Aston Villa: Defensive Deficiencies Exposed in Villa's Loss to Stoke

Adam BundyContributor IMarch 26, 2014

BIRMINGHAM, ENGLAND - MARCH 23:  Steven N'Zonzi of Stoke scores his team's third goal during the Barclays Premier League match between Aston Villa and Stoke City at Villa Park on March 23, 2014 in Birmingham, England.  (Photo by Michael Regan/Getty Images)
Michael Regan/Getty Images

The roller-coaster ride that has been Aston Villa's season continued at Villa Park on Sunday when Paul Lambert's team, fresh off home wins against Norwich City and Chelsea, were soundly beaten by Stoke City.

After thrashing Norwich and besting the league-leading Blues, Villa squandered an early 1-0 lead and were thoroughly outplayed by Stoke for the majority of their match.

The four goals Stoke put past Brad Guzan bring Villa's shaky defence back into question. Facing a Stoke team that has struggled in away matches, Villa were embarrassed by a host of defensive errors and each member of Villa's back four was partially culpable for the defeat.

BIRMINGHAM, ENGLAND - MARCH 23:  Marko Arnautovic of Stoke is pursued by Leandro Bacuna of Aston Villa during the Barclays Premier League match between Aston Villa and Stoke City at Villa Park on March 23, 2014 in Birmingham, England.  (Photo by Michael R
Michael Regan/Getty Images

Leandro Bacuna, Villa's breakout signing of the season, had his worst day in a Villa shirt by far. The right-back was beaten with regularity by Stoke's Marko Arnautovic, leaving Bacuna partially responsible for three of Stoke's four goals.

Similarly, Nathan Baker suffered a complete nightmare of an afternoon. Baker's failure to clear the danger twice allowed Stoke to score and he was poorly positioned to intervene on another goal. 

While not as dire as their team-mates, Ron Vlaar and Ryan Bertrand were also sub-par against Stoke. Both men have been reliable defenders this season and failed to compensate for the poor performance from Bacuna and Baker.

The dismal display by the Villa defence leaves Lambert with great uncertainty going forward. Lambert had seemingly settled upon the foursome as his first-choice defence, but there are now question marks surrounding his choices.

Vlaar, despite playing poorly on Sunday, is still Villa's best defender and should not lose his place. While less proven than Vlaar, Bertrand should continue to start at left-back over the likes of the inconsistent Joe Bennett and the underwhelming Antonio Luna.

Baker is the clearest problem of the four. The young defender has never been consistent in a Villa shirt and still lacks refinement. Lambert's constant selection of Baker shows the manager's confidence in the defender, but there is little evidence from the pitch backing up Lambert's decision.

BIRMINGHAM, ENGLAND - FEBRUARY 8:  Ciaran Clark of Aston Villa in action during the Barclays Premier League match between Aston Villa and West Ham United at Villa Park on February 8, 2014 in Birmingham, England. (Photo by Clint Hughes/Getty Images)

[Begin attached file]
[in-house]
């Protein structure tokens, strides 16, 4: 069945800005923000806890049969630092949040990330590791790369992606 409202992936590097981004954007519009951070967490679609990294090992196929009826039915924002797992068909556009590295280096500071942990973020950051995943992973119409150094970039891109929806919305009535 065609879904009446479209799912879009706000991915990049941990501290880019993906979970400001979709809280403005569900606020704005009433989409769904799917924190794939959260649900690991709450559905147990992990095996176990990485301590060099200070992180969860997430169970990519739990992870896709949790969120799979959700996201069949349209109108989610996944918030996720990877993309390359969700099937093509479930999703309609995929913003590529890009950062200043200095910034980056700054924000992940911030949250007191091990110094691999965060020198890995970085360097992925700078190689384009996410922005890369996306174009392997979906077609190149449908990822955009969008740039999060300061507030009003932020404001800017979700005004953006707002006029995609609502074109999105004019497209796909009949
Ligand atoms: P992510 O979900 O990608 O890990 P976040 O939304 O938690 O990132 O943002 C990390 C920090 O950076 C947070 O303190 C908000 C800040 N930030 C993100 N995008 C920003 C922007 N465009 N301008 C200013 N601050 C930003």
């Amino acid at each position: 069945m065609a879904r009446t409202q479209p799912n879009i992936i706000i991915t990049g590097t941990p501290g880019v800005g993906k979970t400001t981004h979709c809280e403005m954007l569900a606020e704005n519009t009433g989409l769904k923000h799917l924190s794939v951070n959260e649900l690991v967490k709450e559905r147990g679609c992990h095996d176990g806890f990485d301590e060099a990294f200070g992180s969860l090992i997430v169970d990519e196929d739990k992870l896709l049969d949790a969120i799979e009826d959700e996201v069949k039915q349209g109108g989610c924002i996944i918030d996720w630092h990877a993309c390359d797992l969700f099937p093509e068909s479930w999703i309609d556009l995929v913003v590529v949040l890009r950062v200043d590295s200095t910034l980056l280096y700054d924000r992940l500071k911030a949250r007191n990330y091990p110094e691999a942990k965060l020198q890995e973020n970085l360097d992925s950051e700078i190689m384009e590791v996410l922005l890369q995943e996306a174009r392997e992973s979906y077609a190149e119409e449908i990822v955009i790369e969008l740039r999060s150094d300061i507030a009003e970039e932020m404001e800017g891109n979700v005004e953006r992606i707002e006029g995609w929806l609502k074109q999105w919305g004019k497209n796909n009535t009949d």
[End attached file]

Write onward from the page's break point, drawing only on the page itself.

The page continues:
Clint Hughes/Getty Images

Ciaran Clark has made way for Baker and should return to the starting XI immediately. While the Irishman has his own shortcomings, he is a more skilled, composed and dependable option than Baker. 

The potentially imminent return of Jores Okore from injury offers further incentive to displace Baker from the starting line-up. Okore is a very promising defender and his development, once he returns to fitness, should not be halted by Baker.

Villa's right-back situation is less simple. Bacuna has been one of the best bargain purchases of the season and is Villa's second-leading goalscorer, but his future may not be in that position.

Originally signed as a midfielder, Bacuna has entrenched himself at the right-back position thanks to the poor form of Matthew Lowton. Lowton, whose passing and interceptions made him a mainstay in last year's squad, has defended poorly this season and subsequently lost his place to Bacuna.

However, Bacuna's poor outing against Stoke may force Lambert to reconsider. Bacuna's offensive contributions have helped overshadow his deficiencies, but Arnautovic is hardly the first opposing player to expose the Dutchman's shortcomings as a defender.

BIRMINGHAM, ENGLAND - NOVEMBER 09:  Leandro Bacuna (R) of Aston Villa celebrates with teammate Matthew Lowton after scoring the opening goal during the Barclays Premier League match between Aston Villa and Cardiff City at Villa Park on November 9, 2013 in
Michael Regan/Getty Images

Bacuna is athletically impressive, but his reaction time, poorly timed challenges and lack of positional awareness are concerning. Lowton lacks Bacuna's quickness and strength, but he reads the game very well and has more experience as a defender.

Both players are more impressive going forward where they offer different dimensions to the Villa attack. Bacuna makes dangerous runs into the box and has proven himself as a deadly free-kick taker. In contrast, Lowton has better passing vision and crossing ability.

This leaves Lambert to select between similarly flawed players. Lambert has denied rumours of a rift with Lowton, spawned by the lack of action the Englishman has seen in 2014, and he must consider reinstating him if he does not view Bacuna as the club's long-term right-back.